This is a must read for all civil engineers…not only the students…so happy reading
Answer by A Quora admin:
Originally posted as an answer to the question:
The practical things a civil engineering student should know also depends on the future plans of the student after completing his/her graduation.
If going for a job
Most undergrads are recruited by construction companies in the country. So, as a field or design engineer (aspiring one), the following must be on the tip all the time:
- All field and lab tests for cement, aggregate, sand and concrete.
- Lab tests of soil, both surface and foundation soil.
- Proficient use of all the surveying equipment, including auto-levelling and triangulation devices.
- Good knowledge of codal provisions of RCC structures and Steel.
- Design parameters of both vertical and horizontal curves during road construction.
- Length to height ratio, thickness of the wall and area of other rooms while designing a building.
As an architect and/or Cost-estimating engineer, the rates of construction materials, furnishing materials, knowledge of tenders and contracts, cost of labour and wage-management, cost estimation of a building project from foundation to furnishing.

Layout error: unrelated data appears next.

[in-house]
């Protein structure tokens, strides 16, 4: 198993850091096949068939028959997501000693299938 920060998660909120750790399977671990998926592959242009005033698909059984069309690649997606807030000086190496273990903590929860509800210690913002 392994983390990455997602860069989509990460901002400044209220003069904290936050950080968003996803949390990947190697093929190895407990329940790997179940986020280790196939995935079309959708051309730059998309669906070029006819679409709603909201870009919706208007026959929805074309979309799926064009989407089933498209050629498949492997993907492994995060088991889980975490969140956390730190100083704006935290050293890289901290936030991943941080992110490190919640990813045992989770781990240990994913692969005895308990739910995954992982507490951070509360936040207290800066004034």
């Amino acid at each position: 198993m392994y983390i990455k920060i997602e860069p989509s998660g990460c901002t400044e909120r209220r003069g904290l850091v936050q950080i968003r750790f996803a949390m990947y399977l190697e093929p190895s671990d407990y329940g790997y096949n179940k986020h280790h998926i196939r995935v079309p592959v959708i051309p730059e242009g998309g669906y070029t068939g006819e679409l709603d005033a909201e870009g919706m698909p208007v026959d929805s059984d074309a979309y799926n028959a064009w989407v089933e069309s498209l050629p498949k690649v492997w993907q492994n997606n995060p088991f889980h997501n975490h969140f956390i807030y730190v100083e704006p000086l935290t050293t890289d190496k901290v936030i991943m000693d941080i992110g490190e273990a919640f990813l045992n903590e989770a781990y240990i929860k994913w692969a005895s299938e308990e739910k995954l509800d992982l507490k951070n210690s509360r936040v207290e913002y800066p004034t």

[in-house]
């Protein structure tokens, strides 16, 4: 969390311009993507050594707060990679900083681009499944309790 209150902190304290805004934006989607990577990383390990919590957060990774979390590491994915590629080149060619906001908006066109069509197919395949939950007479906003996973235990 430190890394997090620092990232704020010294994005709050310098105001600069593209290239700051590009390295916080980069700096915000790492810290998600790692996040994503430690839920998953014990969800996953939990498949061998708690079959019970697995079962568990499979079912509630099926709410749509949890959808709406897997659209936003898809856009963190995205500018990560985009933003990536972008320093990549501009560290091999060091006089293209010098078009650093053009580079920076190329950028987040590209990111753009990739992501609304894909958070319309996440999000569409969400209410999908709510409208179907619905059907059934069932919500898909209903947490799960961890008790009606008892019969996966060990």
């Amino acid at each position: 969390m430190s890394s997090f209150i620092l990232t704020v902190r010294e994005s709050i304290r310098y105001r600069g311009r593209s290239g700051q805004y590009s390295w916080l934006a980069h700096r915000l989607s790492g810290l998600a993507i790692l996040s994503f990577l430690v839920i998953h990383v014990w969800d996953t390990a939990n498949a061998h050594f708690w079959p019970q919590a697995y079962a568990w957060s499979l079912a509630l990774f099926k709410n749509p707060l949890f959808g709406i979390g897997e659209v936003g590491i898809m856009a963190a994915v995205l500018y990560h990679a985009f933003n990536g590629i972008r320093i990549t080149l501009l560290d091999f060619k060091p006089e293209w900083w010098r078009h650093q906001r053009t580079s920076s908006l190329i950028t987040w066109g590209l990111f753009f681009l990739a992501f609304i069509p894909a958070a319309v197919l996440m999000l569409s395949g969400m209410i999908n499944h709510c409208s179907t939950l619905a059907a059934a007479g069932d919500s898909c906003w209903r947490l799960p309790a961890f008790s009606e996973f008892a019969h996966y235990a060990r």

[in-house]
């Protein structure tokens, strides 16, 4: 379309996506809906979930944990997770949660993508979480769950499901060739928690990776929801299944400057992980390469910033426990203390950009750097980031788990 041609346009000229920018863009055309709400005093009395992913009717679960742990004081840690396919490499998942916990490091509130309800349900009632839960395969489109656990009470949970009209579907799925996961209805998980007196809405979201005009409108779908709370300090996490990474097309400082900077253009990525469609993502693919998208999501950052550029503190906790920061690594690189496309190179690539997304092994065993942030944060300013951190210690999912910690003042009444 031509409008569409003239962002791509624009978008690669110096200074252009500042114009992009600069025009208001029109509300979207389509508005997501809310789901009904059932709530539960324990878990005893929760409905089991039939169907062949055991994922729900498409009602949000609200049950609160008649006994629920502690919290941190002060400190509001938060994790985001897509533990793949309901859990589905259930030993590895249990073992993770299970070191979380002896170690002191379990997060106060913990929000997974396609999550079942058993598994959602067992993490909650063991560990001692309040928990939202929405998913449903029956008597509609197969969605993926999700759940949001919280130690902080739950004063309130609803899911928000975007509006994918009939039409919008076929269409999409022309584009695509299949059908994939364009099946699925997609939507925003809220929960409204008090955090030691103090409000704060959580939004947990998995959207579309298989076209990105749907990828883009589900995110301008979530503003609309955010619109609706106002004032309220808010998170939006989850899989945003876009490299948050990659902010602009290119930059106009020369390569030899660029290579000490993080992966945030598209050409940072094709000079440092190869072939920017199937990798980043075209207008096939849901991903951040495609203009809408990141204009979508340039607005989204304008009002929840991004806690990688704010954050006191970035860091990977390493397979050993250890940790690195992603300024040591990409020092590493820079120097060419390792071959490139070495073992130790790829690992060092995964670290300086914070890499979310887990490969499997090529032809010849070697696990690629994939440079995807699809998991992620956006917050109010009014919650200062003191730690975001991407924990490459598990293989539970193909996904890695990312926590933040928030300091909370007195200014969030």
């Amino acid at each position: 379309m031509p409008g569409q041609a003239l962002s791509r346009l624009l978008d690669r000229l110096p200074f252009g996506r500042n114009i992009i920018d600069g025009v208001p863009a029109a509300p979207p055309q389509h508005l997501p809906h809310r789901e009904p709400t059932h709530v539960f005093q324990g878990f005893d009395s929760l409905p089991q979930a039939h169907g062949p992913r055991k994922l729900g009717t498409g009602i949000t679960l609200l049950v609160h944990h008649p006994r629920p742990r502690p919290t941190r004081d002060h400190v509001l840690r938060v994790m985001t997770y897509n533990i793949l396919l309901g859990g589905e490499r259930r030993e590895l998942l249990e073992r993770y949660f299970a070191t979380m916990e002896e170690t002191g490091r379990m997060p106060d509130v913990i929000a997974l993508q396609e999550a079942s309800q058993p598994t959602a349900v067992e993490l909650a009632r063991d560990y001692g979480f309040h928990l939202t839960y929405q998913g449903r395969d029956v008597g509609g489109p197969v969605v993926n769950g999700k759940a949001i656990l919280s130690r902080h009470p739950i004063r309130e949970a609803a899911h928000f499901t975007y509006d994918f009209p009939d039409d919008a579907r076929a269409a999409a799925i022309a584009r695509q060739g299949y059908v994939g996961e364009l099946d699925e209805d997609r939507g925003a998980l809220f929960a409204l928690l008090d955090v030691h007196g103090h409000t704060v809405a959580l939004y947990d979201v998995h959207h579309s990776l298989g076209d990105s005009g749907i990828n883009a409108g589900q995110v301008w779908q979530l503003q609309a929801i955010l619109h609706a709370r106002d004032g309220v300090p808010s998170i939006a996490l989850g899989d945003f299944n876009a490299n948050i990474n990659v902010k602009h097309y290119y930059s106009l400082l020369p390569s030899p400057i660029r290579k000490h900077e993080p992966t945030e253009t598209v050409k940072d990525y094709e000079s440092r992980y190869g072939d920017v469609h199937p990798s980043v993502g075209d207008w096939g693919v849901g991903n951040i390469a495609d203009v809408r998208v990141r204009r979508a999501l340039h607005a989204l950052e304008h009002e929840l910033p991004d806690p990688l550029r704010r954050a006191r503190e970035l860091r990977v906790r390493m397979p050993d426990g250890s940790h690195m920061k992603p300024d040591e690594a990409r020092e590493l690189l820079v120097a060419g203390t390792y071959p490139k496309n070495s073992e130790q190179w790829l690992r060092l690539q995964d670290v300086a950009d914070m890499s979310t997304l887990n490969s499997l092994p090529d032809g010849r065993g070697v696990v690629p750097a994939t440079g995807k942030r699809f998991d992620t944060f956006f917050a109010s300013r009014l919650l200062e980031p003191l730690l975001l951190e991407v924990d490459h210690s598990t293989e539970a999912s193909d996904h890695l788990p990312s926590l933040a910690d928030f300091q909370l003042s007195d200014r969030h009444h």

If going for further studies
- Command on all the design parameters and basic topics of the subject you’re going to take for specialization e.g. If one is going for transportation engineering, definitions of PIEV theory, setback distance, SSD, joints in pavement, signalling in Railways and Highways, Wind rose diagrams, etc. must be expertized at the time of under-graduation itself.
- At least two methods for the calculation of moment and displacement in beams and columns. This is for every civil engineer actually.
In a nutshell, the practical things a civil engineering student must know are:
- Lab and field tests of building materials.
- Basic knowledge of soils and their properties.
- Methods of force, displacement and moment calculation.
- Tests like pH value, acidity, basicity, amount of Total dissolved solids (T.D.S.), etc. in water.
- Standard formulae of RCC and Steel structure design.
- Properties of fluids (water, to be precise) in laminar flow.
- Use of theodolites, levelling machines and other surveying equipments.
Apart from‘s answer, I’d also like to say that the basic knowledge of Concrete and its components is a must. As most of the syllabus of Civil engineering comprise of practical work, knowing sufficient about the RCC components, their properties and market rates is appreciable, as its said Civil Engineering isn’t something you can read out in a book and learn. The only way to learn it is to have experiences.
Thanks for the A2A!